Mesenchymal stem cells (MSCs) are multipotent stem cells that are able to immunomodulate cells from both the innate and the adaptive immune systems promoting an anti-inflammatory environment. During the last decade, MSCs have been intensively studied in vitro and in vivo in experimental animal model of autoimmune and inflammatory disorders. Based on these studies, MSCs are currently widely used for the treatment of autoimmune diseases such as rheumatoid arthritis (RA) characterized by complex deregulation of the immune systems. However, the therapeutic properties of MSCs in arthritis are still controverted. These controversies might be due to the diversity of MSC sources and isolation protocols used, the time, the route and dose of MSC administration, the variety of the mechanisms involved in the MSCs suppressive effects, and the complexity of arthritis pathogenesis. In this review, we discuss the role of the interactions between MSCs and the different immune cells associated with arthritis pathogenesis and the possible means described in the literature that could enhance MSCs therapeutic potential counteracting arthritis development and progression. PMID:27847522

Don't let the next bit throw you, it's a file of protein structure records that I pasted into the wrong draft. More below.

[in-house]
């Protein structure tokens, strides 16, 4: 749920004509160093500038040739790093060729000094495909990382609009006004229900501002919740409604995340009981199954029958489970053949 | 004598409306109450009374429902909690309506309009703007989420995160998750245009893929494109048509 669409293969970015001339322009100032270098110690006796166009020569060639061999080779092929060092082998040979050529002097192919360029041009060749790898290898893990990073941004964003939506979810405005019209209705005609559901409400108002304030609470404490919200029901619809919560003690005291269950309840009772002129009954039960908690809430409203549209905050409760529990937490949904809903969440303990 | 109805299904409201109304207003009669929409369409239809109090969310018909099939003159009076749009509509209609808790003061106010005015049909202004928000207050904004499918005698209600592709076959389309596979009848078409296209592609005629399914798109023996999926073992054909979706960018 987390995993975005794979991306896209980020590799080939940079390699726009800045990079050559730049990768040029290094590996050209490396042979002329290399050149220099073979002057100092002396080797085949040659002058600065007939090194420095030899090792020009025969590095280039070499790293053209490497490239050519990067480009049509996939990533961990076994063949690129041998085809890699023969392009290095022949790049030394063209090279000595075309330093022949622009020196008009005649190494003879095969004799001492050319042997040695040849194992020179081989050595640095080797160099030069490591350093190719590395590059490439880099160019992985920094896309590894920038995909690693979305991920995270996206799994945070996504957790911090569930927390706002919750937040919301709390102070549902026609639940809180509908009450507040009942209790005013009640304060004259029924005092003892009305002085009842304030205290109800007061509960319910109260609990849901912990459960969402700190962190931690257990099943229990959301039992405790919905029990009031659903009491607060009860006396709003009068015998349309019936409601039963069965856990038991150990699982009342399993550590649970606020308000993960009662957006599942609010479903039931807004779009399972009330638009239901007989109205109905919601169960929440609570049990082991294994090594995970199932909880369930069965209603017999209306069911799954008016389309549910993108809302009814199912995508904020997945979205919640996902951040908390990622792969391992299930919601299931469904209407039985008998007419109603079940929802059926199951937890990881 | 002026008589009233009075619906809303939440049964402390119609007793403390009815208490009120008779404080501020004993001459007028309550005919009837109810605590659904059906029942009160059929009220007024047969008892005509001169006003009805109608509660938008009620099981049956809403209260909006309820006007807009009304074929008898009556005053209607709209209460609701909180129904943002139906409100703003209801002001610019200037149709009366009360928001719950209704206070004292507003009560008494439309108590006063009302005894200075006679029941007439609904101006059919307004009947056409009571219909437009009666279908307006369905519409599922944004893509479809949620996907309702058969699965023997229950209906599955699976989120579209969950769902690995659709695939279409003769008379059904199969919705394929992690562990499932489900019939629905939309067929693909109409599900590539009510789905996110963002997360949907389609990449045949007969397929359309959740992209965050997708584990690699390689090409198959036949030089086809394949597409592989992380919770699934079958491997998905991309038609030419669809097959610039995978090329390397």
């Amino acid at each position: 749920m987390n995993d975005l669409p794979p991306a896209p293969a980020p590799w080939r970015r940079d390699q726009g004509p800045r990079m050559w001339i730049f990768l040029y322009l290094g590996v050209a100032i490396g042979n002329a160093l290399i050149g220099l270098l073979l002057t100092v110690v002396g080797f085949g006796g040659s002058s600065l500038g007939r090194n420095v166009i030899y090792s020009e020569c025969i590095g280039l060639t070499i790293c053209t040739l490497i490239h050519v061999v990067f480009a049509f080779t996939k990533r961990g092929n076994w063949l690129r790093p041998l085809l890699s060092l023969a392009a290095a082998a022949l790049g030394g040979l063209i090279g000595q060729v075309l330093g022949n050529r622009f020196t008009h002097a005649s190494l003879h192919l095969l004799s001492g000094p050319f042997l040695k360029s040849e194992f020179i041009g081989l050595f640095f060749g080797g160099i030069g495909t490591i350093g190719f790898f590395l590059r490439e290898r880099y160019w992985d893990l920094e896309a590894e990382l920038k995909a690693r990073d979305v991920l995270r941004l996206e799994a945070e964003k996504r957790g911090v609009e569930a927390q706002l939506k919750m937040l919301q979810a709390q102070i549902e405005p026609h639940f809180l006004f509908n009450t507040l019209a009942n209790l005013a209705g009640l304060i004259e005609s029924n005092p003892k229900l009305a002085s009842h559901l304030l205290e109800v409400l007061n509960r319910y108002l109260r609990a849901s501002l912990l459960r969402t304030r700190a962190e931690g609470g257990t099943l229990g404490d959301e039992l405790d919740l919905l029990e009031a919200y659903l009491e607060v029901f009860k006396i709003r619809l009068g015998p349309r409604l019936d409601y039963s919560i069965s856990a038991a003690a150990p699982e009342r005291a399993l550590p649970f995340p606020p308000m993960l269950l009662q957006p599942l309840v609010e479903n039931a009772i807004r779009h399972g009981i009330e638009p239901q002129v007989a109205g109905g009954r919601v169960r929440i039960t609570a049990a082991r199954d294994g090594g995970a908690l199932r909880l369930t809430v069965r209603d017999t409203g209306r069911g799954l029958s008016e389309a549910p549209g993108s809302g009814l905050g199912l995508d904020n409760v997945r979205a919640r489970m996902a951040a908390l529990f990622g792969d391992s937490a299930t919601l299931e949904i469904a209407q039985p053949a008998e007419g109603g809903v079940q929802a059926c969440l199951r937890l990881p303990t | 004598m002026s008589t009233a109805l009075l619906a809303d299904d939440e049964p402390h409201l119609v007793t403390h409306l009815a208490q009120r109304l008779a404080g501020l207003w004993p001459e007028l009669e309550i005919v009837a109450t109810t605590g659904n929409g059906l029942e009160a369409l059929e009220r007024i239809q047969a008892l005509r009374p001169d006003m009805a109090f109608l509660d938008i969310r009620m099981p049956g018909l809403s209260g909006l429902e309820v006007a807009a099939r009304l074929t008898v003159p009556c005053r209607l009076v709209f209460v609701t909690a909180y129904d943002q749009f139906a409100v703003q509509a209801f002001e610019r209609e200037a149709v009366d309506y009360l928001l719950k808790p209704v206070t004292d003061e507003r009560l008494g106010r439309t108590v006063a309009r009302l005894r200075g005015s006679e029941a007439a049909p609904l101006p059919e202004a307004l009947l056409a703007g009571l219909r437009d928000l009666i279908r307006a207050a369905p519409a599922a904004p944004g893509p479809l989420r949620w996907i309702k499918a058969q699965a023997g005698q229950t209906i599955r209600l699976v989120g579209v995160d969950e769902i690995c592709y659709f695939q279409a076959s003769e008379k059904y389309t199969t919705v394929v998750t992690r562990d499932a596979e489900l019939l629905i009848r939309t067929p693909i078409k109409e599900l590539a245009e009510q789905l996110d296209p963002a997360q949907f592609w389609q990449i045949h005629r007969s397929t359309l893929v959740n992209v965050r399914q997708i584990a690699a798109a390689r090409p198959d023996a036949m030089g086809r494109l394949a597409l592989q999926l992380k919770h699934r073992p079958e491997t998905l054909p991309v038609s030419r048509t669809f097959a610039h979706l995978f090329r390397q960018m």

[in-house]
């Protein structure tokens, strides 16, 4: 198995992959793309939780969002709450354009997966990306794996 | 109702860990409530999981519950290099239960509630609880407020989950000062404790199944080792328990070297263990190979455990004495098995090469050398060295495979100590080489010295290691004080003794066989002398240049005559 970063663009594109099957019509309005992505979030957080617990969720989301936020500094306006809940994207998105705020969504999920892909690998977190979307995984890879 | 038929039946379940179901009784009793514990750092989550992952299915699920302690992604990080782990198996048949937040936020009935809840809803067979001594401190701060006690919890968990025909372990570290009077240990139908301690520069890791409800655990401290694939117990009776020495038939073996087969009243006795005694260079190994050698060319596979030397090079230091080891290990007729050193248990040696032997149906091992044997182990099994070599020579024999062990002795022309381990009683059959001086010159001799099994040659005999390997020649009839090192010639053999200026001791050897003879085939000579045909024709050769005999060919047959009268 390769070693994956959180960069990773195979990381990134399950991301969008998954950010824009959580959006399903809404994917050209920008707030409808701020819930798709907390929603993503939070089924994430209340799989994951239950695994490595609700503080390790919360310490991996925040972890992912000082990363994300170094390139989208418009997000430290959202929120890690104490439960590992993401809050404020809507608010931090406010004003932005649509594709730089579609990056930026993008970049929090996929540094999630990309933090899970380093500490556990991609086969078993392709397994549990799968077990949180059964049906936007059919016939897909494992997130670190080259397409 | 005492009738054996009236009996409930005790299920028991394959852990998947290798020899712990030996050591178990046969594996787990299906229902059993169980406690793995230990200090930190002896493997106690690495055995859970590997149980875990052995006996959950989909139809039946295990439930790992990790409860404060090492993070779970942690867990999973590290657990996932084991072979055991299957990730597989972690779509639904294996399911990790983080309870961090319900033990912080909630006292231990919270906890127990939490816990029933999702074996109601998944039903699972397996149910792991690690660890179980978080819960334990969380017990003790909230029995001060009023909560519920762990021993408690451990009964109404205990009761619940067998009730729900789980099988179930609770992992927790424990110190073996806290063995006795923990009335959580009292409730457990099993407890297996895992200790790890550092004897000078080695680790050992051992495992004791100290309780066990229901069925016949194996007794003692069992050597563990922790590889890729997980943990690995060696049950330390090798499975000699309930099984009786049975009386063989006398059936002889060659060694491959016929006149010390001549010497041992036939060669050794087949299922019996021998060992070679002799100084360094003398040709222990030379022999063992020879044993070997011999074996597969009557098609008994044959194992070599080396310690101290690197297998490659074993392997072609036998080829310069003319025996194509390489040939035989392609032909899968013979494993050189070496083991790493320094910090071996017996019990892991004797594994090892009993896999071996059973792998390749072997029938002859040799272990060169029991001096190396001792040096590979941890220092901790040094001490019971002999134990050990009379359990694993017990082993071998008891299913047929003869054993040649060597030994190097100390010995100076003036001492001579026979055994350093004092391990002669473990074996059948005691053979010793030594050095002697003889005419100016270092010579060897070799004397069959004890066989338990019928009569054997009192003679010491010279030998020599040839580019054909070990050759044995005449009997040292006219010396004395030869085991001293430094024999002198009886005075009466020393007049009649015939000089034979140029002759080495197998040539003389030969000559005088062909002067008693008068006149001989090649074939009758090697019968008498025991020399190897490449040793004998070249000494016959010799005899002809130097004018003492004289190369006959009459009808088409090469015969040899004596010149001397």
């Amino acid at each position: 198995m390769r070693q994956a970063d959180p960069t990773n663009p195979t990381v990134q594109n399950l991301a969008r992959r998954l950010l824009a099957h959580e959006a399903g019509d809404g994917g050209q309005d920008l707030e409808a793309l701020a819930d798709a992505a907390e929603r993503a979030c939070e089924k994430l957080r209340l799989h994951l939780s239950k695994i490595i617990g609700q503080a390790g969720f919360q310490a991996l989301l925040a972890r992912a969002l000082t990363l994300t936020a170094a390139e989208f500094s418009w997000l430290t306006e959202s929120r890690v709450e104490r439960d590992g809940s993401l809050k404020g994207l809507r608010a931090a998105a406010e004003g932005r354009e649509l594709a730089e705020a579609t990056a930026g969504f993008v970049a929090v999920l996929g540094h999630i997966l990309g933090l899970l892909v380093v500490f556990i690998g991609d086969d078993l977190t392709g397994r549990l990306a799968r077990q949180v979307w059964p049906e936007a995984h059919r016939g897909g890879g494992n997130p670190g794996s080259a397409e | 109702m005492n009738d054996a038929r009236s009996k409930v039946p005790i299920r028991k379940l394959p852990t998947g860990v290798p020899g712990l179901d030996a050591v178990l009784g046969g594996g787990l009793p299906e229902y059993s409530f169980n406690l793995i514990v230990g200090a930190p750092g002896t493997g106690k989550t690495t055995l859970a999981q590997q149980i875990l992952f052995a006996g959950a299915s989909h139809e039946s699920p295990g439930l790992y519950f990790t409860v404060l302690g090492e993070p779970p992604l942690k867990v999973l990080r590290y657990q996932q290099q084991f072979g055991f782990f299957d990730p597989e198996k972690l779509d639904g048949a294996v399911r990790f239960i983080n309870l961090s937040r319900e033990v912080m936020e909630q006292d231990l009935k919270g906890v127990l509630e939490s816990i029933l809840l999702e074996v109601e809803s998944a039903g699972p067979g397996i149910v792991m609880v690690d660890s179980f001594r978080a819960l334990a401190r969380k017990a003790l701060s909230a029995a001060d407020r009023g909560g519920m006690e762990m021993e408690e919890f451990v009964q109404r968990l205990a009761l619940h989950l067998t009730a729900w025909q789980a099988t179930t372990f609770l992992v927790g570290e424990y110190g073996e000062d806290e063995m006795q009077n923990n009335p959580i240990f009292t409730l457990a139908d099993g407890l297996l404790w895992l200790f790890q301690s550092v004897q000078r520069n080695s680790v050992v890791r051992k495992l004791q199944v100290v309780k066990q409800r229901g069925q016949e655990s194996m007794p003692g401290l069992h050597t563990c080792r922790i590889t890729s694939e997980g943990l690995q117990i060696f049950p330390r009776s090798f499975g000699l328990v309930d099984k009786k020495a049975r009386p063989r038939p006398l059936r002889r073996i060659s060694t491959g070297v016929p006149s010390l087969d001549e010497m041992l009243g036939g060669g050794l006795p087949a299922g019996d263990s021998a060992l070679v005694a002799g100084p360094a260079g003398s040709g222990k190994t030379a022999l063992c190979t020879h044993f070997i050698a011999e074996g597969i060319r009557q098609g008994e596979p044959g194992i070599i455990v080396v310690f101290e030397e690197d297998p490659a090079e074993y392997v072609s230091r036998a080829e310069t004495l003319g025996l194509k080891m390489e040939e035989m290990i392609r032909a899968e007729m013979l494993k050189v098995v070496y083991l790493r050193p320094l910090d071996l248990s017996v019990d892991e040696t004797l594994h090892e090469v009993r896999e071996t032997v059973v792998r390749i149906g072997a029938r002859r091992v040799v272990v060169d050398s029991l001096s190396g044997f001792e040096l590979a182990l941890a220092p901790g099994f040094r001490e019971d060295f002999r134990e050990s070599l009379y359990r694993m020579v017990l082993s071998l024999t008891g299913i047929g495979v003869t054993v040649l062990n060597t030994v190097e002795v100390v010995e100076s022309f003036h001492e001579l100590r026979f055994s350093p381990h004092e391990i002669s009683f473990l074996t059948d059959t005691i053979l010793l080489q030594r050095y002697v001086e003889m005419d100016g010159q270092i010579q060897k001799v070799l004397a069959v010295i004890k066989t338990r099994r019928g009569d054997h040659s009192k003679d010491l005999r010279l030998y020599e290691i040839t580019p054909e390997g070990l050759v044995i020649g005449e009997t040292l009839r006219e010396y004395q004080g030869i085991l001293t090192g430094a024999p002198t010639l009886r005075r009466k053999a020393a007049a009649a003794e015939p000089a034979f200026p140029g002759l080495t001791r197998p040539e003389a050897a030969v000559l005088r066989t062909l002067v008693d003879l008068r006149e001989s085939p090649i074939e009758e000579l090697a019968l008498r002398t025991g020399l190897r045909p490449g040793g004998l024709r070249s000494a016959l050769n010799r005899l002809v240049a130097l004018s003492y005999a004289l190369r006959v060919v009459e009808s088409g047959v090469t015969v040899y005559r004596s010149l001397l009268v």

20. Mesenchymal Stem Cells Regulate the Innate and Adaptive Immune Responses Dampening Arthritis Progression.

    PubMed

    Contreras, R A; Figueroa, F E; Djouad, F; Luz-Crawford, P

    2016-01-01